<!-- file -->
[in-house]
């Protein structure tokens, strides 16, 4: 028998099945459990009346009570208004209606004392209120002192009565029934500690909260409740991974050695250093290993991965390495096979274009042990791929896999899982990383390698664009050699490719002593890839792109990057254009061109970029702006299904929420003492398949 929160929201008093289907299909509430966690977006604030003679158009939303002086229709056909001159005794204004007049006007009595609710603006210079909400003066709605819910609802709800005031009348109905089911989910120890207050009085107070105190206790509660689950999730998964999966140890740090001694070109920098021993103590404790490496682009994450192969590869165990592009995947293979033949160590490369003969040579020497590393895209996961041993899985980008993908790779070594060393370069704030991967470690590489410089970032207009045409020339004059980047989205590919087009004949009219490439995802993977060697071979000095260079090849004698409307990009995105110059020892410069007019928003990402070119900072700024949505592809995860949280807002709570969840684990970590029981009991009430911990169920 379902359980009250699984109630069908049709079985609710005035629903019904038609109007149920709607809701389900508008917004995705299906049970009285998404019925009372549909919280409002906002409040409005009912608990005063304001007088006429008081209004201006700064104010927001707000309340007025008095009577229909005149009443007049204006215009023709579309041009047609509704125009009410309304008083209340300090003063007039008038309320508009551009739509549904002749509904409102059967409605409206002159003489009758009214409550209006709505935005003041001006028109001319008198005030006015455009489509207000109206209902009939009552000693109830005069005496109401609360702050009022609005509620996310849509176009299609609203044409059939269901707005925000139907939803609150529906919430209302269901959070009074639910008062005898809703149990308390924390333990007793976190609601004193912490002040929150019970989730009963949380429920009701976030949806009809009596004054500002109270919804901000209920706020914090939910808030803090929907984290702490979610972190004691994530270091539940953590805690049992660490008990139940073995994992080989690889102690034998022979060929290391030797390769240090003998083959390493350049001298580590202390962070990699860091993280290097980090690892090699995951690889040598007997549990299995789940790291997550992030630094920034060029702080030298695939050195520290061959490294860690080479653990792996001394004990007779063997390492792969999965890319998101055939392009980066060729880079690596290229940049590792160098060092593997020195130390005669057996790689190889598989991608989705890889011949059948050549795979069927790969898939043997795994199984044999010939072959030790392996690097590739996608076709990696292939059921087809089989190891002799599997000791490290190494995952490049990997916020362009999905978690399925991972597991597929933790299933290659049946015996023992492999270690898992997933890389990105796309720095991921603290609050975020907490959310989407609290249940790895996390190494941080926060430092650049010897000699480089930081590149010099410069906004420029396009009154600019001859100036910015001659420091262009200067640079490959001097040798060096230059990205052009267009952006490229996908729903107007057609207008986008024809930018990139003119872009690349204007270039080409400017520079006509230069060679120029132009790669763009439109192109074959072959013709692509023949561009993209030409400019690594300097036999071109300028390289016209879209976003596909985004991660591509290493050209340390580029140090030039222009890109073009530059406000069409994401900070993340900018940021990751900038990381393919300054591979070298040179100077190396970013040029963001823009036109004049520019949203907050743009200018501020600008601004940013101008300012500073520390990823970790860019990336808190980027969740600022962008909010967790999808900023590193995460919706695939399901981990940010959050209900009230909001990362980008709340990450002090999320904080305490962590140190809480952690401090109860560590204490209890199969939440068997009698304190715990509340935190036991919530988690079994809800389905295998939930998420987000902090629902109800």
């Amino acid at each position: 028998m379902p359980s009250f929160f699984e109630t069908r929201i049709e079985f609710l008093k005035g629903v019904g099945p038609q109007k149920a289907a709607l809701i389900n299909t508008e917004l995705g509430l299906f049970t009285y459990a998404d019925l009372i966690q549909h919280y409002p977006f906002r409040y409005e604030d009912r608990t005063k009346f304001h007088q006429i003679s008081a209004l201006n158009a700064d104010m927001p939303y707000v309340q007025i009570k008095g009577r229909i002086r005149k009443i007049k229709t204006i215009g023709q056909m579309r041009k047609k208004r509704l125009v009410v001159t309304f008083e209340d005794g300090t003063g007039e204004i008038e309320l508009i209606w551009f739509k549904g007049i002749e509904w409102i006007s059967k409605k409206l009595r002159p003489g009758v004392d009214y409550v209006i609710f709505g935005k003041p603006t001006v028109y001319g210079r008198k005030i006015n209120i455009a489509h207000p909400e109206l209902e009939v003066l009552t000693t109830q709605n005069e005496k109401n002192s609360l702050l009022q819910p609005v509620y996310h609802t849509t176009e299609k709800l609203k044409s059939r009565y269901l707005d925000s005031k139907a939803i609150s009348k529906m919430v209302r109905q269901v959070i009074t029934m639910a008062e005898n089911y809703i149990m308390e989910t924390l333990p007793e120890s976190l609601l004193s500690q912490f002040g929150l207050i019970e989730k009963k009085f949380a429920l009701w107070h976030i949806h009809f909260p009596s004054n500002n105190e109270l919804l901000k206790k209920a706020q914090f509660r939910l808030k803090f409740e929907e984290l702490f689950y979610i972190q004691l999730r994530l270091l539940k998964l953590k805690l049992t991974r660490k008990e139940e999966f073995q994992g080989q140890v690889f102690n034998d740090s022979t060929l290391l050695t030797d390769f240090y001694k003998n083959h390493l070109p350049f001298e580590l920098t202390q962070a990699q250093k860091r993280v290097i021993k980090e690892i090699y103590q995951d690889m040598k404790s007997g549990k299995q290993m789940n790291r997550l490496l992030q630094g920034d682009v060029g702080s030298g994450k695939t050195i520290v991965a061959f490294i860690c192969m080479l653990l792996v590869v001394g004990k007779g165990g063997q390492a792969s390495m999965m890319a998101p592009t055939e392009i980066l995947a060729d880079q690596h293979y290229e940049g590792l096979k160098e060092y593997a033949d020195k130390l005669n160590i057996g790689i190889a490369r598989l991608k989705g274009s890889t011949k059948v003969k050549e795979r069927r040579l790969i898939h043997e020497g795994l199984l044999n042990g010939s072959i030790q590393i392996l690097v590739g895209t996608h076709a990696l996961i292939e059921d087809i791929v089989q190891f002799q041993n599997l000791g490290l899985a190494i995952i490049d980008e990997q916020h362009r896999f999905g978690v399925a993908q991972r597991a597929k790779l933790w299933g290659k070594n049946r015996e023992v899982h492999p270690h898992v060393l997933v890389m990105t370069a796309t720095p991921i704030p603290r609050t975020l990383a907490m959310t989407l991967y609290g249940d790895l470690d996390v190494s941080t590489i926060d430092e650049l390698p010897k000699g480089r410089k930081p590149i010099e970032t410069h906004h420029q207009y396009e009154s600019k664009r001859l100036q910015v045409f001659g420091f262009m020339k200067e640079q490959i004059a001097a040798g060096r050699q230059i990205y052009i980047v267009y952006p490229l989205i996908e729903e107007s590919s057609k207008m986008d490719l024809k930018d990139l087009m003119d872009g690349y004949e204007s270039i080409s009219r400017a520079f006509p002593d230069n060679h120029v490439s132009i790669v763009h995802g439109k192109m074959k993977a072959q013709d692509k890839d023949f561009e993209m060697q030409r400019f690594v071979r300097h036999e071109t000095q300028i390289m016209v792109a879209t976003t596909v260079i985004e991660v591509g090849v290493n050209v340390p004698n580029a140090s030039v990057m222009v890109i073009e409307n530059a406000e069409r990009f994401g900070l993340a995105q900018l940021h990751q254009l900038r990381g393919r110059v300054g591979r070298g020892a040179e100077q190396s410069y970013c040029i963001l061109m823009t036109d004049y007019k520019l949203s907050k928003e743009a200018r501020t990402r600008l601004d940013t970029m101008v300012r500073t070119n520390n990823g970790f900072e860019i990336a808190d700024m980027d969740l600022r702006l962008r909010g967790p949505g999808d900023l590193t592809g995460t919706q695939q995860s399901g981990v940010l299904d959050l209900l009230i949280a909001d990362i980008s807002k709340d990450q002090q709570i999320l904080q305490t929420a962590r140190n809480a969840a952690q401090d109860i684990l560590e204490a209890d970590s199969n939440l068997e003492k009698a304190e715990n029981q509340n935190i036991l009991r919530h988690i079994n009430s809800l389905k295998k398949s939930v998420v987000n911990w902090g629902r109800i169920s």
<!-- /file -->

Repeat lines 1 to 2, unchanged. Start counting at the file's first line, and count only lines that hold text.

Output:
[in-house]
């Protein structure tokens, strides 16, 4: 028998099945459990009346009570208004209606004392209120002192009565029934500690909260409740991974050695250093290993991965390495096979274009042990791929896999899982990383390698664009050699490719002593890839792109990057254009061109970029702006299904929420003492398949 929160929201008093289907299909509430966690977006604030003679158009939303002086229709056909001159005794204004007049006007009595609710603006210079909400003066709605819910609802709800005031009348109905089911989910120890207050009085107070105190206790509660689950999730998964999966140890740090001694070109920098021993103590404790490496682009994450192969590869165990592009995947293979033949160590490369003969040579020497590393895209996961041993899985980008993908790779070594060393370069704030991967470690590489410089970032207009045409020339004059980047989205590919087009004949009219490439995802993977060697071979000095260079090849004698409307990009995105110059020892410069007019928003990402070119900072700024949505592809995860949280807002709570969840684990970590029981009991009430911990169920 379902359980009250699984109630069908049709079985609710005035629903019904038609109007149920709607809701389900508008917004995705299906049970009285998404019925009372549909919280409002906002409040409005009912608990005063304001007088006429008081209004201006700064104010927001707000309340007025008095009577229909005149009443007049204006215009023709579309041009047609509704125009009410309304008083209340300090003063007039008038309320508009551009739509549904002749509904409102059967409605409206002159003489009758009214409550209006709505935005003041001006028109001319008198005030006015455009489509207000109206209902009939009552000693109830005069005496109401609360702050009022609005509620996310849509176009299609609203044409059939269901707005925000139907939803609150529906919430209302269901959070009074639910008062005898809703149990308390924390333990007793976190609601004193912490002040929150019970989730009963949380429920009701976030949806009809009596004054500002109270919804901000209920706020914090939910808030803090929907984290702490979610972190004691994530270091539940953590805690049992660490008990139940073995994992080989690889102690034998022979060929290391030797390769240090003998083959390493350049001298580590202390962070990699860091993280290097980090690892090699995951690889040598007997549990299995789940790291997550992030630094920034060029702080030298695939050195520290061959490294860690080479653990792996001394004990007779063997390492792969999965890319998101055939392009980066060729880079690596290229940049590792160098060092593997020195130390005669057996790689190889598989991608989705890889011949059948050549795979069927790969898939043997795994199984044999010939072959030790392996690097590739996608076709990696292939059921087809089989190891002799599997000791490290190494995952490049990997916020362009999905978690399925991972597991597929933790299933290659049946015996023992492999270690898992997933890389990105796309720095991921603290609050975020907490959310989407609290249940790895996390190494941080926060430092650049010897000699480089930081590149010099410069906004420029396009009154600019001859100036910015001659420091262009200067640079490959001097040798060096230059990205052009267009952006490229996908729903107007057609207008986008024809930018990139003119872009690349204007270039080409400017520079006509230069060679120029132009790669763009439109192109074959072959013709692509023949561009993209030409400019690594300097036999071109300028390289016209879209976003596909985004991660591509290493050209340390580029140090030039222009890109073009530059406000069409994401900070993340900018940021990751900038990381393919300054591979070298040179100077190396970013040029963001823009036109004049520019949203907050743009200018501020600008601004940013101008300012500073520390990823970790860019990336808190980027969740600022962008909010967790999808900023590193995460919706695939399901981990940010959050209900009230909001990362980008709340990450002090999320904080305490962590140190809480952690401090109860560590204490209890199969939440068997009698304190715990509340935190036991919530988690079994809800389905295998939930998420987000902090629902109800």